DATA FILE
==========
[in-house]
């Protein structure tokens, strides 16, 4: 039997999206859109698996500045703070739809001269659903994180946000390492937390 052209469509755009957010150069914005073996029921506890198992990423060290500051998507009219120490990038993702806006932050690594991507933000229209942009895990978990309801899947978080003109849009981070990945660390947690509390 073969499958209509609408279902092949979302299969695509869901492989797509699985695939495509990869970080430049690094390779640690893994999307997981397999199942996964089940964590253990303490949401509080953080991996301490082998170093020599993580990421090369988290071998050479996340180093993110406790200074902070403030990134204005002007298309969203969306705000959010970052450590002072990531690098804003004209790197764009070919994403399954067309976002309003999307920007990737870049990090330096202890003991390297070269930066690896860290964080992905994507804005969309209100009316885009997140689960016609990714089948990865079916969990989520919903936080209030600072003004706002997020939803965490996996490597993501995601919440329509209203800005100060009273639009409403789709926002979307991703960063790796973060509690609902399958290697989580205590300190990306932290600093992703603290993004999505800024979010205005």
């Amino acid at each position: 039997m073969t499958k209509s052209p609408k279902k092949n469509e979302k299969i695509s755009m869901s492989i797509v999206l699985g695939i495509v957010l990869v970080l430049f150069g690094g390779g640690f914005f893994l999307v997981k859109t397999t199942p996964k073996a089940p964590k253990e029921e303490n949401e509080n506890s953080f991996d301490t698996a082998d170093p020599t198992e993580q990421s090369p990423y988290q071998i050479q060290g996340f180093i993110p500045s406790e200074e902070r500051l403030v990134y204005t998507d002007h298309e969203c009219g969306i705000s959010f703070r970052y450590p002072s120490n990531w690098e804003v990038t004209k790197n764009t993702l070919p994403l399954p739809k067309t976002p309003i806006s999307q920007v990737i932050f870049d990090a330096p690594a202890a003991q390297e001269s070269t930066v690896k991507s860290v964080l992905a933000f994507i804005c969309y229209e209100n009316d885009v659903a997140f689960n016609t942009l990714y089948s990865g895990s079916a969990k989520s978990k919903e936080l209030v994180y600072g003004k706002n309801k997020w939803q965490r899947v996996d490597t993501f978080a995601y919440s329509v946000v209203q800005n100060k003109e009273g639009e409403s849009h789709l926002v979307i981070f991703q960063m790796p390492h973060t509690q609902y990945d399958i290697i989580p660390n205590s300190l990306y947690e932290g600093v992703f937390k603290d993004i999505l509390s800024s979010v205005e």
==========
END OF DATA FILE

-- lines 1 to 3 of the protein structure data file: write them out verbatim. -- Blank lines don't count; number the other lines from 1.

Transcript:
[in-house]
């Protein structure tokens, strides 16, 4: 039997999206859109698996500045703070739809001269659903994180946000390492937390 052209469509755009957010150069914005073996029921506890198992990423060290500051998507009219120490990038993702806006932050690594991507933000229209942009895990978990309801899947978080003109849009981070990945660390947690509390 073969499958209509609408279902092949979302299969695509869901492989797509699985695939495509990869970080430049690094390779640690893994999307997981397999199942996964089940964590253990303490949401509080953080991996301490082998170093020599993580990421090369988290071998050479996340180093993110406790200074902070403030990134204005002007298309969203969306705000959010970052450590002072990531690098804003004209790197764009070919994403399954067309976002309003999307920007990737870049990090330096202890003991390297070269930066690896860290964080992905994507804005969309209100009316885009997140689960016609990714089948990865079916969990989520919903936080209030600072003004706002997020939803965490996996490597993501995601919440329509209203800005100060009273639009409403789709926002979307991703960063790796973060509690609902399958290697989580205590300190990306932290600093992703603290993004999505800024979010205005």
């Amino acid at each position: 039997m073969t499958k209509s052209p609408k279902k092949n469509e979302k299969i695509s755009m869901s492989i797509v999206l699985g695939i495509v957010l990869v970080l430049f150069g690094g390779g640690f914005f893994l999307v997981k859109t397999t199942p996964k073996a089940p964590k253990e029921e303490n949401e509080n506890s953080f991996d301490t698996a082998d170093p020599t198992e993580q990421s090369p990423y988290q071998i050479q060290g996340f180093i993110p500045s406790e200074e902070r500051l403030v990134y204005t998507d002007h298309e969203c009219g969306i705000s959010f703070r970052y450590p002072s120490n990531w690098e804003v990038t004209k790197n764009t993702l070919p994403l399954p739809k067309t976002p309003i806006s999307q920007v990737i932050f870049d990090a330096p690594a202890a003991q390297e001269s070269t930066v690896k991507s860290v964080l992905a933000f994507i804005c969309y229209e209100n009316d885009v659903a997140f689960n016609t942009l990714y089948s990865g895990s079916a969990k989520s978990k919903e936080l209030v994180y600072g003004k706002n309801k997020w939803q965490r899947v996996d490597t993501f978080a995601y919440s329509v946000v209203q800005n100060k003109e009273g639009e409403s849009h789709l926002v979307i981070f991703q960063m790796p390492h973060t509690q609902y990945d399958i290697i989580p660390n205590s300190l990306y947690e932290g600093v992703f937390k603290d993004i999505l509390s800024s979010v205005e």